Strangely enough, when I decided to change my one meal time from mid day (1-2pm) to evening, (5-6pm) I started sleeping like a normal person. To this day, I don’t know exactly why this works. For the years I lived with DSPS, the amount of meals I ate per day made no difference, nor did my diet. I suffered the same when I was eating three meals a day as I did when eating one. I didn’t think timing mattered since I used to eat breakfast, lunch, and dinner, and it didn’t matter back then. But something about the hormone response of only eating in the evening fixed things for me. Your mileage may vary of course, and I know others who only eat in the morning because that works best for them. But please keep this in mind if you have a circadian rhythm disorder! I may experiment further at some point, but I’m hesitant to mess with something that was broken for so long. 
So, what do I eat? This has evolved with time as well. The first 3-4 years I was quite strict (animal products only aside from herbs/spices/teas), and in the early months I was even stricter for a time, in order to to kill candida (meats and salt only). Slowly I have started learning what other foods are safe or even beneficial for me. After the 3 year mark is when I decided to try raw milk. As you know from my candida story above, I was able to eat dairy immediately after healing my gut, as long as it was raw. But I was only eating raw cheese, and I was curious if higher carb dairy would cause me any issues. So year 3 is when I decided to try raw milk and cream with good results. Year 4 I decided to take it a step further and try some raw honey, because my metabolism is healthy and I don’t have issues with sugar addiction. I thought it may be a useful energy supplement on occasion. It has proven to be a welcome addition to my palate with no adverse effects – at times I will even go weeks without eating it, because I don’t want sugar often.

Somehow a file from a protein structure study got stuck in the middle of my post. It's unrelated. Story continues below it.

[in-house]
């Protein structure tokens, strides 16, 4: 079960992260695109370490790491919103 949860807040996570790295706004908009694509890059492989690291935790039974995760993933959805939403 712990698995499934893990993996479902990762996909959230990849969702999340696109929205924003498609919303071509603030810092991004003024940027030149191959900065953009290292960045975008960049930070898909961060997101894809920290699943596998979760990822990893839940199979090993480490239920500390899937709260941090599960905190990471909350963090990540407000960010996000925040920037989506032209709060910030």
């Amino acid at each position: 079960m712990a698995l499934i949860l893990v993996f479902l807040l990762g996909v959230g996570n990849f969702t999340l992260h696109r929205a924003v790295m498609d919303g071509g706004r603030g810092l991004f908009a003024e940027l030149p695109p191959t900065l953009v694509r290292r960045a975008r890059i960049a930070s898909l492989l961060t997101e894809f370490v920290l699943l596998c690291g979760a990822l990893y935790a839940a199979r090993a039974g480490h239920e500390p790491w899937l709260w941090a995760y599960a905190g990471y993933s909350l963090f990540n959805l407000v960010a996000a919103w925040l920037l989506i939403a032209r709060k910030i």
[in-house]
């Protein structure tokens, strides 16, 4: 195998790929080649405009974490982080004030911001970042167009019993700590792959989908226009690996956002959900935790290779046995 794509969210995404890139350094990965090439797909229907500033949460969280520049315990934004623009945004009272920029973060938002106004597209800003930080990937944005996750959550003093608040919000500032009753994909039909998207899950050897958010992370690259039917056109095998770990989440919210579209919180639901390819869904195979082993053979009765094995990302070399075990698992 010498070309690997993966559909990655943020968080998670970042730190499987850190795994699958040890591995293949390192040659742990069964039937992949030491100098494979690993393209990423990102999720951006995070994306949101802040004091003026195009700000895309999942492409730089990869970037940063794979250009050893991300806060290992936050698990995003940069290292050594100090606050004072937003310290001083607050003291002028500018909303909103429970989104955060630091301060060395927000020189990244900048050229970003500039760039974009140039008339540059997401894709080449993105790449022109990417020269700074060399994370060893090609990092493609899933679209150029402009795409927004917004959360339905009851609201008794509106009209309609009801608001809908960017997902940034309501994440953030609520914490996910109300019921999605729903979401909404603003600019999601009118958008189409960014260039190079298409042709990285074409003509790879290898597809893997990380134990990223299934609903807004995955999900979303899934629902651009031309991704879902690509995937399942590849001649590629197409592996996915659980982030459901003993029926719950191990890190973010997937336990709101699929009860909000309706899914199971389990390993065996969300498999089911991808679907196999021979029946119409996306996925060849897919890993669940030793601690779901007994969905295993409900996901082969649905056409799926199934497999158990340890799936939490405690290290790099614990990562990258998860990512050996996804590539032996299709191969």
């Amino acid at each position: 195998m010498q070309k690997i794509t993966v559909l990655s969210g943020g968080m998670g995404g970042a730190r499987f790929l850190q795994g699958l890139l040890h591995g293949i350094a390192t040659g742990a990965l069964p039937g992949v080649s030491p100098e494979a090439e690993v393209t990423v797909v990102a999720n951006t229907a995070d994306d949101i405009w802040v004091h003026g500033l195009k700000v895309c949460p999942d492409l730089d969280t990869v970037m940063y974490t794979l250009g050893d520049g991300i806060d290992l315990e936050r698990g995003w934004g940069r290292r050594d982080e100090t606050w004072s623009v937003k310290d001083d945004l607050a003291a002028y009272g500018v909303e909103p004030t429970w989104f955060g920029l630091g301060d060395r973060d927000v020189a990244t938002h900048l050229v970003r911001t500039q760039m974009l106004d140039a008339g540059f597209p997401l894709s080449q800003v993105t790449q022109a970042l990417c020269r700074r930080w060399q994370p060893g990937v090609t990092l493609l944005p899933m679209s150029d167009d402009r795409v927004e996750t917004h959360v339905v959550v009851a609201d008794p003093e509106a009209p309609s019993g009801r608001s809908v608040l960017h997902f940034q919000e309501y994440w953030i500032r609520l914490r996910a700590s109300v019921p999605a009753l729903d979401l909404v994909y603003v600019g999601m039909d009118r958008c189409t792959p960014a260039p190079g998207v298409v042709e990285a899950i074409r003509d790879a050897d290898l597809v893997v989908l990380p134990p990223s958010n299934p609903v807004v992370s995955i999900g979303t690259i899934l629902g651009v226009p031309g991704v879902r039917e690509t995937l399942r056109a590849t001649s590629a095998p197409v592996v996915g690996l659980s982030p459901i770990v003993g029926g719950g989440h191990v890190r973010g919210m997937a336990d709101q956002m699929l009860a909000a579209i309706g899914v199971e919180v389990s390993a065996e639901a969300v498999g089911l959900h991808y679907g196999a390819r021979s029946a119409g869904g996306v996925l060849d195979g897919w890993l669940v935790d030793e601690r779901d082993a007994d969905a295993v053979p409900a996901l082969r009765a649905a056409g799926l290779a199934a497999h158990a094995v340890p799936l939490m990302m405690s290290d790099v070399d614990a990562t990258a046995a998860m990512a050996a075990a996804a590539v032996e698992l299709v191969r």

On my 5th year, I decided to try coconut oil, just to have another fat option, and because it does have an impressive fatty acid profile compared to other plants. I was very unsure about this one, because I do have a reaction to other plant oils, even in small amounts. But it turned out to be a safe addition! Next year I may consider trying wild seasonal berries, but I’m in no hurry. 

I’ve been happy with my food all throughout this journey because it genuinely changed my life for the better. If there’s no good reason for me to eat something, I don’t eat it. I’ve healed too much to consider going back. It may seem extreme to some – but with so much autoimmune history in my family, taking this approach is worth the reward.
So to sum it up, after 5 years of learning, this is what I currently eat (in order by frequency):
1. Animal products (including eggs and raw dairy)
2. Trace plant matter – herbs/spices/teas/occasional mushrooms (in the form of seasonings, herbal drinks, recreational purposes)
3. Raw honey and bee pollen
4. Coconut oil